For as long as there have been lawyers, there have been arguments about how they should be paid. In the classical world, the Greeks and Romans prohibited paid advocacy, but they did so with a wink and a nod, such that advocates were routinely paid under the table.

For the past few hundred years, lawyers have generally been paid one of three ways: a fee dependent upon the eventual result, a fee for a broad array of work, or a running charge depending upon the quantity of work. (There are a handful of "alternative fee arrangements," but they are rare and are generally just a combination of the three typical ways.) . These days, that tends to boil down to contingent fee representation of civil litigation plaintiffs and large business deals (like mergers and acquisitions), flat or fixed fees for defense or transactional work, and "hourly billing," which is really "tenth of an hour billing," since it is usually done in 6 minute increments. The days of paying lawyers by the word, another form of “quantity” billing that was surprisingly common in the 16th through 18th centuries, died in the Modern era.

The hourly fee is, like the fee-by-the-word, anything but perfect. It gives the lawyers an incentive to waste as much time as possible, to routinely file unnecessary objections and motions, and to thwart settlement of matters until the last possible moment. Some insurance companies have caught onto that and have started trying to negotiate flat fee arrangements with their defense counsel, not all of whom were happy about it:

Last month Thomas D. Harper quit the firm he founded 27 years ago rather than agree to work on a flat-fee basis for his main client, State Farm. …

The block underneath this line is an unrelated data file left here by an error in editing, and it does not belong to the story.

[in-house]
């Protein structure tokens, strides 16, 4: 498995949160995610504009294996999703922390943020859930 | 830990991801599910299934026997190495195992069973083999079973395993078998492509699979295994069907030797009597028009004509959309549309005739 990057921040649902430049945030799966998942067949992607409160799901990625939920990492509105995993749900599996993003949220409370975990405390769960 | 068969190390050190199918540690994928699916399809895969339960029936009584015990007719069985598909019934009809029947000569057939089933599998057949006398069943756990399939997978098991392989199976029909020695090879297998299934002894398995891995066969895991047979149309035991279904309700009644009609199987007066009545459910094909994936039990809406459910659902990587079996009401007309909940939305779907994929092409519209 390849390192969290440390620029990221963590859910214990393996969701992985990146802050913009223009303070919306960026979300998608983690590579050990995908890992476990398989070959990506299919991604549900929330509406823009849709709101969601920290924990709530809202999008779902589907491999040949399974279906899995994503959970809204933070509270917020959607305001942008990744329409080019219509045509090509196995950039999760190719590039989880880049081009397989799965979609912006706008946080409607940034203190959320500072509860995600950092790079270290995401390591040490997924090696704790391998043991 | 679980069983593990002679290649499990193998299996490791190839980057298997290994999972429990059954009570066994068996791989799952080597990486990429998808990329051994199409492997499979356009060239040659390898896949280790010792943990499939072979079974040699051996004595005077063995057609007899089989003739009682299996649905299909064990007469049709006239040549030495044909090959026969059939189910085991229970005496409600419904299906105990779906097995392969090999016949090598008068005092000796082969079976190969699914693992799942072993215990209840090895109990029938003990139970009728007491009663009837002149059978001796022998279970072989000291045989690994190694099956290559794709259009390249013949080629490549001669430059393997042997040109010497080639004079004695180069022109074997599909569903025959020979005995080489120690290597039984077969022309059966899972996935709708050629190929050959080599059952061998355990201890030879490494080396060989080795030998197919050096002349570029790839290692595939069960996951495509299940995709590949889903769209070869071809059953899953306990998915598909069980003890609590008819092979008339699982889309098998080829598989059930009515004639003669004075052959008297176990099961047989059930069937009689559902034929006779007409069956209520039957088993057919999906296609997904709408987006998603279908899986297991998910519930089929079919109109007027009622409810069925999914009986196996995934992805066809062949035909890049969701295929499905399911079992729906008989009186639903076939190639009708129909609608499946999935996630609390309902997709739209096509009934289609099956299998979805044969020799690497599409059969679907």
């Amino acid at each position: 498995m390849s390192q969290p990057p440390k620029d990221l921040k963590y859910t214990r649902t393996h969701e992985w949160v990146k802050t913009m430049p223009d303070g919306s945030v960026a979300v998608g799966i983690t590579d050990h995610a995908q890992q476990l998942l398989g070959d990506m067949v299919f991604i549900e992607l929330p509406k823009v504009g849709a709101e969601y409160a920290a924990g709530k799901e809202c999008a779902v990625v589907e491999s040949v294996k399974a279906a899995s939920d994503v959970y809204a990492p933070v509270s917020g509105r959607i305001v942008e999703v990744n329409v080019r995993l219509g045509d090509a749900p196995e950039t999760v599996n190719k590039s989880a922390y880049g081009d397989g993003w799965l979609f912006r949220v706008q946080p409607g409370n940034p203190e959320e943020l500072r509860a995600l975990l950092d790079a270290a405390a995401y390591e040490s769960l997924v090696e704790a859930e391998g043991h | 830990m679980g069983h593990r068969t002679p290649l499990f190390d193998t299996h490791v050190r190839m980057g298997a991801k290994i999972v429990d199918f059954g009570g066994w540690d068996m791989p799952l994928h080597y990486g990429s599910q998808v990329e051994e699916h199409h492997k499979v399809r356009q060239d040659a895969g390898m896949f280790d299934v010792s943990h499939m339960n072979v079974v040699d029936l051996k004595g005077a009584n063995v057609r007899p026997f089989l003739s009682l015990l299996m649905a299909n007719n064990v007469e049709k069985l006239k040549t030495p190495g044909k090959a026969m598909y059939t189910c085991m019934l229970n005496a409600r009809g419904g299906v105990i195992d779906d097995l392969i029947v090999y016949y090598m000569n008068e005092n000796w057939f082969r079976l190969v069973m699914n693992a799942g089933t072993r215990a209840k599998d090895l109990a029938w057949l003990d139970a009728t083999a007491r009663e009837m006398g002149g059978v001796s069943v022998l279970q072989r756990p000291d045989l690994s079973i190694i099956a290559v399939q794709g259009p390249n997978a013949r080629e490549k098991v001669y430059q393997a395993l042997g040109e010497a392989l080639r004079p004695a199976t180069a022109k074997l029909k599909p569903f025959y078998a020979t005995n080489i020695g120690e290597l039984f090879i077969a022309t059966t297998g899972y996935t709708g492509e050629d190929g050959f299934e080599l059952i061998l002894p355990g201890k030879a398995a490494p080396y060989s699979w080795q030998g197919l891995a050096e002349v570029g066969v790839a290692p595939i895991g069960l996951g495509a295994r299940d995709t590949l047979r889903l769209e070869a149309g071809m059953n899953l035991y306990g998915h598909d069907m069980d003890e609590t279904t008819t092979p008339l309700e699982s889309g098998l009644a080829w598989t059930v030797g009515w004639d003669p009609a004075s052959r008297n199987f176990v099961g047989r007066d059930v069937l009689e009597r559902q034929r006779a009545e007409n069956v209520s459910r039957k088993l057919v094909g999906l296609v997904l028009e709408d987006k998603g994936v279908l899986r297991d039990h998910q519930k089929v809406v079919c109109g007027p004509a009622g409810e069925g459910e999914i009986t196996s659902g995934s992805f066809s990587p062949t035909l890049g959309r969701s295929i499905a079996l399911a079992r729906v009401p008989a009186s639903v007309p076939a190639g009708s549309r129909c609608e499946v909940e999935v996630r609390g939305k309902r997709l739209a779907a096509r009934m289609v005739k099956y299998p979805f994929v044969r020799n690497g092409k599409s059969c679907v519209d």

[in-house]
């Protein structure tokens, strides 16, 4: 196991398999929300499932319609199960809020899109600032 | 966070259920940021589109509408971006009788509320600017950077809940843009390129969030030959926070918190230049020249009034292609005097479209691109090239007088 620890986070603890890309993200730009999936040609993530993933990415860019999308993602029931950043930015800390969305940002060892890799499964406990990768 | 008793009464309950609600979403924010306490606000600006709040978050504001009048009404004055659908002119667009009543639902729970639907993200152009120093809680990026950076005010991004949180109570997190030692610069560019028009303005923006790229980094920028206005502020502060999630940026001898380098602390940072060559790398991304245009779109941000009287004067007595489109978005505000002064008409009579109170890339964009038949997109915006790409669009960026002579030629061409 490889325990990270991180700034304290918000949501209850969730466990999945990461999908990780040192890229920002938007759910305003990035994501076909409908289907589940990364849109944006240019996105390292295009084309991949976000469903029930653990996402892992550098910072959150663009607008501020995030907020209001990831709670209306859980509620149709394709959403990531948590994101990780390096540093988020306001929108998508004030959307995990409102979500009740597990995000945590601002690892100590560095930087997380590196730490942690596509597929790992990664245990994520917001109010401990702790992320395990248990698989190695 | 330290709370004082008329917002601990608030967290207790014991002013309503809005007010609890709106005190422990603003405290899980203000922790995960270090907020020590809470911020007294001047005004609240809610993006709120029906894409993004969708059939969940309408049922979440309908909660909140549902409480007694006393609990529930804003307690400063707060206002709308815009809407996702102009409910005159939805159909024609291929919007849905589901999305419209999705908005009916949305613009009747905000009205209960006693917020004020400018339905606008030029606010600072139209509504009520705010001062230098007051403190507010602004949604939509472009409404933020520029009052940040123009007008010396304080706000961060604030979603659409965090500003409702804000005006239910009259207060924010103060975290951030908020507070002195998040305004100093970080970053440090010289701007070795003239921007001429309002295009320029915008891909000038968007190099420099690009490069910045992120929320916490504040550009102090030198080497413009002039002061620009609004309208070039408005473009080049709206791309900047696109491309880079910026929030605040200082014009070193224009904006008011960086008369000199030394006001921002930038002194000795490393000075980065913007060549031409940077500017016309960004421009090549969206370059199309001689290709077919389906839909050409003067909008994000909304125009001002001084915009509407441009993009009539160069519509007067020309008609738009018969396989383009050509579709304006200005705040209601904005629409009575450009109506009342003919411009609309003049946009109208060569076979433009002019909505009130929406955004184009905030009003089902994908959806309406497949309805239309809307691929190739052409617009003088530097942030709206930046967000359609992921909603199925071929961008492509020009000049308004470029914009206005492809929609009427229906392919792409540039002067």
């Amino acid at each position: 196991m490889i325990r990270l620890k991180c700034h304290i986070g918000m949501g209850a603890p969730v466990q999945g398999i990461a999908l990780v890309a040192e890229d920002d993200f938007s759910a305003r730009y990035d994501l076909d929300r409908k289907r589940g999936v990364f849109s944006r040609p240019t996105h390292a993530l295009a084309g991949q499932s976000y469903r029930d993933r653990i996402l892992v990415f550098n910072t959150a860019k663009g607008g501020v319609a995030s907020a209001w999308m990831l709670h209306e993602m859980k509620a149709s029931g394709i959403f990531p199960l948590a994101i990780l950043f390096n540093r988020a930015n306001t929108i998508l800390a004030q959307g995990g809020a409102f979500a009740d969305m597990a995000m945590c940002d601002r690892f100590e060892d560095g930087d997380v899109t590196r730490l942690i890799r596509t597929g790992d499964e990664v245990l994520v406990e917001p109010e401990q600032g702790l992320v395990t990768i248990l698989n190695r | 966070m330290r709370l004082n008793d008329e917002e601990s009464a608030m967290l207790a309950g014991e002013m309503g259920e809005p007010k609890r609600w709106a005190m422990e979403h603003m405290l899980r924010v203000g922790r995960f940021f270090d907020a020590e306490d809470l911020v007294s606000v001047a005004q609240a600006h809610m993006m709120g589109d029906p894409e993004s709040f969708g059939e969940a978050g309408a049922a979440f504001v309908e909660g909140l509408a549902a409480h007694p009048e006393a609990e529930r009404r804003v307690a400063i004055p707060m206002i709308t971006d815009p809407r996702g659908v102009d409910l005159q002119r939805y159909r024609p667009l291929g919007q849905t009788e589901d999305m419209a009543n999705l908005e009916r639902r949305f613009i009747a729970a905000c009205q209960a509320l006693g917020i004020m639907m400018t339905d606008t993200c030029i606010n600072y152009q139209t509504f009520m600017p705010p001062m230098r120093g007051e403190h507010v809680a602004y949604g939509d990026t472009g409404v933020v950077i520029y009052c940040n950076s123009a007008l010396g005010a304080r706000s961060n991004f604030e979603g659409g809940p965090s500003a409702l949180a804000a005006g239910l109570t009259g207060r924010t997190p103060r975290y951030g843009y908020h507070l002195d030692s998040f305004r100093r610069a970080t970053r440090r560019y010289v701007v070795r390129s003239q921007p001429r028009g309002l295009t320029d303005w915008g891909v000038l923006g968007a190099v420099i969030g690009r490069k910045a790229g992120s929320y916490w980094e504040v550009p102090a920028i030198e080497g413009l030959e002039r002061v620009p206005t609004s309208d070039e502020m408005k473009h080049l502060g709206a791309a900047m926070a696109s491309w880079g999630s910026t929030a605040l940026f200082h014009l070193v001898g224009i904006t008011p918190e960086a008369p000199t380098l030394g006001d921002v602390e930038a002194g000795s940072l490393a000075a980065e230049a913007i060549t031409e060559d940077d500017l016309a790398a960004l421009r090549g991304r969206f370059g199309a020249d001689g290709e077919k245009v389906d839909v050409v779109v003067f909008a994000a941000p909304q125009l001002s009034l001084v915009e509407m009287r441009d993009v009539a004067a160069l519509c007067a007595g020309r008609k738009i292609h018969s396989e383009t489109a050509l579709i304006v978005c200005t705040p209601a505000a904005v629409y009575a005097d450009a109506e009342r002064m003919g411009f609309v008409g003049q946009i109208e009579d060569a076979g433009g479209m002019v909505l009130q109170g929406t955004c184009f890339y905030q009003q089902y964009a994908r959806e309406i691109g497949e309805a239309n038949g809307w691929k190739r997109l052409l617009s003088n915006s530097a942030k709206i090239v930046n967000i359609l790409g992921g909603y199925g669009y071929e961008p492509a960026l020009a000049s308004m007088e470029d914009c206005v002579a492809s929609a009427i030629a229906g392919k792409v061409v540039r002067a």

Harper said State Farm’s flat-fee arrangement could give a lawyer a financial incentive to provide only cursory representation to his client, the insured—even if the scheme is tiered so that successive phases of a case are assigned a specific value.

Having a sufficient pool of cases reduces conflict pressures, he said, because the money a lawyer loses on a time-consuming case is offset by more routine cases that resolve quickly.

So Harper said the first question he asked the State Farm managers at the August meeting was if the insurer would commit to a set number of litigation cases. "They would not guarantee anything," he said. 

The whole article is worth reading for anyone interested in the subject. Frankly, like the plaintiff’s attorneys quoted in the article, I would love it if insurance companies all switched the flat fees, because then my opposing counsel would not have a financial incentive to waste as much time as possible, and instead would, while adhering to the dictates of the profession, simply raise and contest those issues which actually stood a reasonable chance of assisting their client.

That said, I don’t doubt that Harper is right: in certain circumstances, particularly where the lawyer’s income appears uncertain, flat fees can cause problems. But that’s not to say flat fees are inherently unethical: if State Farm had guaranteed Harper a certain amount of work, there wouldn’t have been a problem, since he wouldn’t have been left scrambling for as many flat fee clients as possible.

More to the point, there’s an elephant in the room: all fee agreements of any sort create a conflict between the attorney and the client, a conflict relieved or exacerbated by the lawyer’s own financial well-being. Even in a contingent fee arrangement, my preferred type of fee agreement since it aligns the interests of the lawyer and the client, attorneys may have the incentive to avoid certain costs, or let certain issues go, rather than commit more time and energy to that. Worse, if a contingent fee lawyer starts to worry about their cash flow, they might feel the pressure to encourage clients to compromise meritorious cases.